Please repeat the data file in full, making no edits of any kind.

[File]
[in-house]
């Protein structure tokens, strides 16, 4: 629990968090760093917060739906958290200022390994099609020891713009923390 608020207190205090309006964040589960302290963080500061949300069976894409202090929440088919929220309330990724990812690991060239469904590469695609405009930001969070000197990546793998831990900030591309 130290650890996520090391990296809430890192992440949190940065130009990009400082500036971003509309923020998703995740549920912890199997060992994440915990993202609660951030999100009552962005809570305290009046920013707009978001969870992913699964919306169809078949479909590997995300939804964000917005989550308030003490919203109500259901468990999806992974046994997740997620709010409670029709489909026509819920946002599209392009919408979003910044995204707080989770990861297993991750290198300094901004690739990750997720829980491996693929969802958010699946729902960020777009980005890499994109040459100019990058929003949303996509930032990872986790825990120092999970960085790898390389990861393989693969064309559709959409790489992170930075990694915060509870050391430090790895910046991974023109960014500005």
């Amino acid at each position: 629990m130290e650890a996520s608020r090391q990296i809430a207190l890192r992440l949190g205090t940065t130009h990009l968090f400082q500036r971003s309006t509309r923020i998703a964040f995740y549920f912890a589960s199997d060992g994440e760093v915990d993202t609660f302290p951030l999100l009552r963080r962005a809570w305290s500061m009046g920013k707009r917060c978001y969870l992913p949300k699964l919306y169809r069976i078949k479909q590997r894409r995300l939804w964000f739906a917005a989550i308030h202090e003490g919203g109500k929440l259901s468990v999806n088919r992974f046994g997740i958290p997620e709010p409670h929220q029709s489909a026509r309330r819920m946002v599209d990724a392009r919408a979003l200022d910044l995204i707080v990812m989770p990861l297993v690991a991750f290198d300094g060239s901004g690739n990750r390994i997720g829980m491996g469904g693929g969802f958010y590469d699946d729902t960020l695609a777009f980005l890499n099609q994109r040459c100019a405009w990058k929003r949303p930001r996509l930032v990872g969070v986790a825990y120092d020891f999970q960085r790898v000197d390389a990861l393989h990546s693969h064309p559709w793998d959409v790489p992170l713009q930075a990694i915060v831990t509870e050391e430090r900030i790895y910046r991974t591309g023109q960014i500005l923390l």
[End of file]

[in-house]
């Protein structure tokens, strides 16, 4: 629990968090760093917060739906958290200022390994099609020891713009923390 608020207190205090309006964040589960302290963080500061949300069976894409202090929440088919929220309330990724990812690991060239469904590469695609405009930001969070000197990546793998831990900030591309 130290650890996520090391990296809430890192992440949190940065130009990009400082500036971003509309923020998703995740549920912890199997060992994440915990993202609660951030999100009552962005809570305290009046920013707009978001969870992913699964919306169809078949479909590997995300939804964000917005989550308030003490919203109500259901468990999806992974046994997740997620709010409670029709489909026509819920946002599209392009919408979003910044995204707080989770990861297993991750290198300094901004690739990750997720829980491996693929969802958010699946729902960020777009980005890499994109040459100019990058929003949303996509930032990872986790825990120092999970960085790898390389990861393989693969064309559709959409790489992170930075990694915060509870050391430090790895910046991974023109960014500005």
């Amino acid at each position: 629990m130290e650890a996520s608020r090391q990296i809430a207190l890192r992440l949190g205090t940065t130009h990009l968090f400082q500036r971003s309006t509309r923020i998703a964040f995740y549920f912890a589960s199997d060992g994440e760093v915990d993202t609660f302290p951030l999100l009552r963080r962005a809570w305290s500061m009046g920013k707009r917060c978001y969870l992913p949300k699964l919306y169809r069976i078949k479909q590997r894409r995300l939804w964000f739906a917005a989550i308030h202090e003490g919203g109500k929440l259901s468990v999806n088919r992974f046994g997740i958290p997620e709010p409670h929220q029709s489909a026509r309330r819920m946002v599209d990724a392009r919408a979003l200022d910044l995204i707080v990812m989770p990861l297993v690991a991750f290198d300094g060239s901004g690739n990750r390994i997720g829980m491996g469904g693929g969802f958010y590469d699946d729902t960020l695609a777009f980005l890499n099609q994109r040459c100019a405009w990058k929003r949303p930001r996509l930032v990872g969070v986790a825990y120092d020891f999970q960085r790898v000197d390389a990861l393989h990546s693969h064309p559709w793998d959409v790489p992170l713009q930075a990694i915060v831990t509870e050391e430090r900030i790895y910046r991974t591309g023109q960014i500005l923390l």